We can not stay, but should anticipate a return as a very real possibility.

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    Re: Kurdish-Arab Conflict in Iraq

    We should have just installed a Kurdish Goverment and have them rule Iraq.


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    Re: Kurdish-Arab Conflict in Iraq

    Quote Originally Posted by sam_w View Post
    I would strongly disagree that the situation has improved between Sunnis and Shi'ites, or any group for that matter.
    Let me start by suggesting you seperate your text when it's this long in order to make it more readable.

    Now, the fact of the matter is that reconciliation is an ongoing event... But ever since the Anbar Awakening groups turned on AQ, impetus has been on the side of the Iraqi government and the Sunni Clergy in reconciling the two religious sects.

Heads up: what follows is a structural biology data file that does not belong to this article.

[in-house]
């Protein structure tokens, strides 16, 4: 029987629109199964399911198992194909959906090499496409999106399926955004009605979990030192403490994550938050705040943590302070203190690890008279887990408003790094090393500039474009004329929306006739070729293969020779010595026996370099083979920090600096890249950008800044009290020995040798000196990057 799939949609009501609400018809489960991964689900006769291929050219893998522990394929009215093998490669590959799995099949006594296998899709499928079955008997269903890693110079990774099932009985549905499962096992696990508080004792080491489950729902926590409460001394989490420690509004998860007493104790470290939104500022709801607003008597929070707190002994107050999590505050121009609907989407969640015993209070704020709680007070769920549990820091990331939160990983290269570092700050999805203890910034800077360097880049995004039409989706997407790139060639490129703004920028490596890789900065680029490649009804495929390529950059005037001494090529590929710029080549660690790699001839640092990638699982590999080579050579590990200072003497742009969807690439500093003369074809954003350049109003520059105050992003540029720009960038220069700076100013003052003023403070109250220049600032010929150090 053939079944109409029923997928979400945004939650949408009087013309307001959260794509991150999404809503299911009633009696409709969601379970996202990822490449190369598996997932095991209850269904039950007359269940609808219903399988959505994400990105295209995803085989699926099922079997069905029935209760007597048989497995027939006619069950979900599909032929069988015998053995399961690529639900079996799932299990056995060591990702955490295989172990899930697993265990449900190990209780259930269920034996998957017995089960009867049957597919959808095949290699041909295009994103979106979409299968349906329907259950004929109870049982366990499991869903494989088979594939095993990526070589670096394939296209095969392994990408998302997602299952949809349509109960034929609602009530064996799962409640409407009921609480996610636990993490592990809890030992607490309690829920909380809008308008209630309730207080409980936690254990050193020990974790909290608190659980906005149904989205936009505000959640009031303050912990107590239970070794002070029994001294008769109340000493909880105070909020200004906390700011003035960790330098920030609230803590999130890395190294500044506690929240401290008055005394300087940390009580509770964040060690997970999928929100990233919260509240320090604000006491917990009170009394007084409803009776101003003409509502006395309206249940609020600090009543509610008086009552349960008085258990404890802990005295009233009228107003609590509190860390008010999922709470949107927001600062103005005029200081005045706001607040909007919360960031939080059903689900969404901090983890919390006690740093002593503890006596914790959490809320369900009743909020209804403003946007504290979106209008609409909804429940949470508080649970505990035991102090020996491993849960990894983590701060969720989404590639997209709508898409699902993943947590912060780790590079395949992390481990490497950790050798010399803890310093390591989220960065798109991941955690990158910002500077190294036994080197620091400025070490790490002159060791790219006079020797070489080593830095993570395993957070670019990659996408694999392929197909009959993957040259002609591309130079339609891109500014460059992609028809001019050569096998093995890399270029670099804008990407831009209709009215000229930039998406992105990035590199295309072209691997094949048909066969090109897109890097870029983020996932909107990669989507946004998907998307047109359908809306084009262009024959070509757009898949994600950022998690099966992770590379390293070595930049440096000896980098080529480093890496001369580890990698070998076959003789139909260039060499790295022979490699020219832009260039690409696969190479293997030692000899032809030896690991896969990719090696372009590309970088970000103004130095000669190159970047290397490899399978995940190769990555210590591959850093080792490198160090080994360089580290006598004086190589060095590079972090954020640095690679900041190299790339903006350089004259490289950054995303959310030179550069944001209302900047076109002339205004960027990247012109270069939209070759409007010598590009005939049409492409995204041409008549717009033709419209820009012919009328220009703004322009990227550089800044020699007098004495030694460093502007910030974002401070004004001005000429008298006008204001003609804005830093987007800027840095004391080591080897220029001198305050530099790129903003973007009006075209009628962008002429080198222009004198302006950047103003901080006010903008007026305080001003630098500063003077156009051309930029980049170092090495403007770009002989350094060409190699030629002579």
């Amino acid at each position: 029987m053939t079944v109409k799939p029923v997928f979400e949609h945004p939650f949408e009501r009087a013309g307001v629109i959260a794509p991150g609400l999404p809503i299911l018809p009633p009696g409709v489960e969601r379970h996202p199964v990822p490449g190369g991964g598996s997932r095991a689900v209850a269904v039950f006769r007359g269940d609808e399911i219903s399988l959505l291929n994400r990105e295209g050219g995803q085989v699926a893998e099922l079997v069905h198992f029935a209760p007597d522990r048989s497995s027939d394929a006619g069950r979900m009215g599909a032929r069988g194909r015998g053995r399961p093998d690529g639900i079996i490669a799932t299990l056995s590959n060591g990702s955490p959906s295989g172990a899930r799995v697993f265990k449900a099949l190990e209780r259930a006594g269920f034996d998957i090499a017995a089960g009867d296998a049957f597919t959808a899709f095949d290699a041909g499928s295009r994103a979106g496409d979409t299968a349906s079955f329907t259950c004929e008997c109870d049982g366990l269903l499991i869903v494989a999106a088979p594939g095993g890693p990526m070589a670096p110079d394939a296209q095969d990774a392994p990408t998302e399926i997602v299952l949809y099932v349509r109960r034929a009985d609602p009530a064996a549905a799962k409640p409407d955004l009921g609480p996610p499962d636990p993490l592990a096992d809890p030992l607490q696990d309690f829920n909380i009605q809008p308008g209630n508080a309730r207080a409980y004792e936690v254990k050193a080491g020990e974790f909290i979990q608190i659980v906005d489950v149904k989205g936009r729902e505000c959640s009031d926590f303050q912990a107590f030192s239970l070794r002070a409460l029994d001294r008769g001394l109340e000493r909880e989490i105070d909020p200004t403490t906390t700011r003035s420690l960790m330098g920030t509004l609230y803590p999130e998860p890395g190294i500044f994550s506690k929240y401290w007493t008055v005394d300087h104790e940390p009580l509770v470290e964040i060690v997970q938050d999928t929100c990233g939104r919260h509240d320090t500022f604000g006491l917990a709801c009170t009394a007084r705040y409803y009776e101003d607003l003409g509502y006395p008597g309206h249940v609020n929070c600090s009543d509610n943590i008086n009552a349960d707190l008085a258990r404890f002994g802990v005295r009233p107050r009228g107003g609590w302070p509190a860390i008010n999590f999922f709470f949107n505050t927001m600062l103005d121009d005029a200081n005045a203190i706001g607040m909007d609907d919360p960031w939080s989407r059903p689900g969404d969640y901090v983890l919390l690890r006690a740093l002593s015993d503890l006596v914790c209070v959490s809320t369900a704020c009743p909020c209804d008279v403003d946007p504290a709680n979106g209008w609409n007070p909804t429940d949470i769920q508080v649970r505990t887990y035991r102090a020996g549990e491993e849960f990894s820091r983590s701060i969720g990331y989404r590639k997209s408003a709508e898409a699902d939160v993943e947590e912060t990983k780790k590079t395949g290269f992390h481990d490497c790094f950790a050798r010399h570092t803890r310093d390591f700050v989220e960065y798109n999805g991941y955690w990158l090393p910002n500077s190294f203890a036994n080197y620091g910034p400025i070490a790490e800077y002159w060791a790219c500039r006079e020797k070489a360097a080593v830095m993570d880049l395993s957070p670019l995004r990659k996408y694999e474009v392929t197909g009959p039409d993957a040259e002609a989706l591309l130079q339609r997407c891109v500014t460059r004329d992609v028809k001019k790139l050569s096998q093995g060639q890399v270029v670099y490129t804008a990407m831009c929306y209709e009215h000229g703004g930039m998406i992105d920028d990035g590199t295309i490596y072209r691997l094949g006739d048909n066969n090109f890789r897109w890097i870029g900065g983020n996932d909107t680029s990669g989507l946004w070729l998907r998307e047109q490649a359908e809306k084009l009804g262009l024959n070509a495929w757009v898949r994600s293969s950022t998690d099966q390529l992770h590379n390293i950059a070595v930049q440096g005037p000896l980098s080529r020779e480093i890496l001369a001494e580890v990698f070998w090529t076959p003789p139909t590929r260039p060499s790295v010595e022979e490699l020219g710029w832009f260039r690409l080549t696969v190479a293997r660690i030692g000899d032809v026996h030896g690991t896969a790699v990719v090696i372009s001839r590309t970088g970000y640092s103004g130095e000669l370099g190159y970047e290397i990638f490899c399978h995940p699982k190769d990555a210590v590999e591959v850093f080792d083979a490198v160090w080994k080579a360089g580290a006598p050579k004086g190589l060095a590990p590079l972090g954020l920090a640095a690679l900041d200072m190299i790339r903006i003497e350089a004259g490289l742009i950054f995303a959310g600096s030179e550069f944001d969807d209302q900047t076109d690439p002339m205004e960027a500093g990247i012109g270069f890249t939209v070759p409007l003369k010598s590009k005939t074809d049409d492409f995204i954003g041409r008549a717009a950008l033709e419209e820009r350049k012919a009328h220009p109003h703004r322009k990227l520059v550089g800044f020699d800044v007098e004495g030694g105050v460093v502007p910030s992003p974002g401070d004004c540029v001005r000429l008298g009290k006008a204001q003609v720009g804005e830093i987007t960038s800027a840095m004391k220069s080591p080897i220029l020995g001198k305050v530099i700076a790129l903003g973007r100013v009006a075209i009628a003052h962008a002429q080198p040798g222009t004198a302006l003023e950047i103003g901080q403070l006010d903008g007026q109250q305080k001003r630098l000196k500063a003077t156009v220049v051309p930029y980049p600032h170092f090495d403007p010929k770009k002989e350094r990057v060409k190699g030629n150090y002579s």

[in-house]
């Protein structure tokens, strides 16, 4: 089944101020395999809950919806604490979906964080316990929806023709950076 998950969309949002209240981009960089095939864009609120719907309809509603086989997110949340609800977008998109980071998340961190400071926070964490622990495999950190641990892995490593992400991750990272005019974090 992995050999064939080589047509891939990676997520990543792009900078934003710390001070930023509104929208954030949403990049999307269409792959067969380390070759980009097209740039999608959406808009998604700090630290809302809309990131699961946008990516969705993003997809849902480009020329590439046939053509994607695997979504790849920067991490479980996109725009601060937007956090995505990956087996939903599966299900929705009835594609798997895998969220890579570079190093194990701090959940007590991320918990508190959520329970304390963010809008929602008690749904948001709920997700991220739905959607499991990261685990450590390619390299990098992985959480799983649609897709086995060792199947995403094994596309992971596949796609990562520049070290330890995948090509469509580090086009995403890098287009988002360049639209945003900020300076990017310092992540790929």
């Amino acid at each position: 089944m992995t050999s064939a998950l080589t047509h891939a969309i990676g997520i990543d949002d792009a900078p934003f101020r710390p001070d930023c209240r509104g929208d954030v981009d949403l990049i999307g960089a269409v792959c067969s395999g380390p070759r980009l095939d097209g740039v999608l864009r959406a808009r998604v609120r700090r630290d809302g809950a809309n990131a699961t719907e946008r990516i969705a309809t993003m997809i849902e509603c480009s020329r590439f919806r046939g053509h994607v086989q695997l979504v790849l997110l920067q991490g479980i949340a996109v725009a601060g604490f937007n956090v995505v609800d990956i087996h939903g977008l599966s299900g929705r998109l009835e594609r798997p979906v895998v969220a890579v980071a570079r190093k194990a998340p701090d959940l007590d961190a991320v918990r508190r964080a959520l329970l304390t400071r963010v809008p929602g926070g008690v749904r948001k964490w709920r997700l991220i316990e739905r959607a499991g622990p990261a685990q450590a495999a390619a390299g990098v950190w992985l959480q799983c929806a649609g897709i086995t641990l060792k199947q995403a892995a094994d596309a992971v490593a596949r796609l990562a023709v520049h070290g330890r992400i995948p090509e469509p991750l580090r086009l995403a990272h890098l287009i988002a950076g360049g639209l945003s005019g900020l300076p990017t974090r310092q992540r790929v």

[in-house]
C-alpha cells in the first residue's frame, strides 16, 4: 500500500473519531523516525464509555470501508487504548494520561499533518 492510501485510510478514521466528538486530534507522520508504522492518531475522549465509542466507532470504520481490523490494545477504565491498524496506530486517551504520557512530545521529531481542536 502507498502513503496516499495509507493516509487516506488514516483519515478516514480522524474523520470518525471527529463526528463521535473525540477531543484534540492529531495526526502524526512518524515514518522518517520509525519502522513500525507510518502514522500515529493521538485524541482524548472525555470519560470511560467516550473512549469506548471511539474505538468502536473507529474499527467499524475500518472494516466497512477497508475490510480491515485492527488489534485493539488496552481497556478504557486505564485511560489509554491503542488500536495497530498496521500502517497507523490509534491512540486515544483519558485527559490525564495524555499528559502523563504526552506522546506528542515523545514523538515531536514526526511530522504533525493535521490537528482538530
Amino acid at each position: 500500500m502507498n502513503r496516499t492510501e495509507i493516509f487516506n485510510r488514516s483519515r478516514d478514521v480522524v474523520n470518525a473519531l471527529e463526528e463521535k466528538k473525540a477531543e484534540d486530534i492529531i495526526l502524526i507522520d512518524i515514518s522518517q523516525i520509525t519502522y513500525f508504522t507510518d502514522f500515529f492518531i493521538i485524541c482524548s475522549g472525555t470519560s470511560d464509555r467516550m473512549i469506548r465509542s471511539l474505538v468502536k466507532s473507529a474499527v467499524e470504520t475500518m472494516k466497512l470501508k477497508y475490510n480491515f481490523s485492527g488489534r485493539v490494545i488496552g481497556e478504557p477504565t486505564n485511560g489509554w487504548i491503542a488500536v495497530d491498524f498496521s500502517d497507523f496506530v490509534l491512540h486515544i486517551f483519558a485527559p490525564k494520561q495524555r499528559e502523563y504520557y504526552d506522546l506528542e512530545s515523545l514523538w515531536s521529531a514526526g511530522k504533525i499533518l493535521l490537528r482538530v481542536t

Anbar Awakening
    The alliance and allegiance of tribal leaders, both Sunni and Shi‘a throughout Iraq, is tenuous but remarkably effective at reducing violence. Although it remains to be seen whether these tribal militias can be successfully converted to state-run security forces or a civilian sector job force, the hard earned lessons from both sides on how to form an alliance to reduce violence and root out destabilizing extremists certainly merit closer examination.
    Maliki's Reconciliation Plan
    Prime Minister Maliki’s reconciliation plan seeks to reduce insurgent attacks through political dialogue, confidence-building measures, and limited amnesty for “lesser offenses,” which could include minor acts of sabotage or participating in Saddam Hussein’s Baath Party.
    Political Reconciliation in Iraq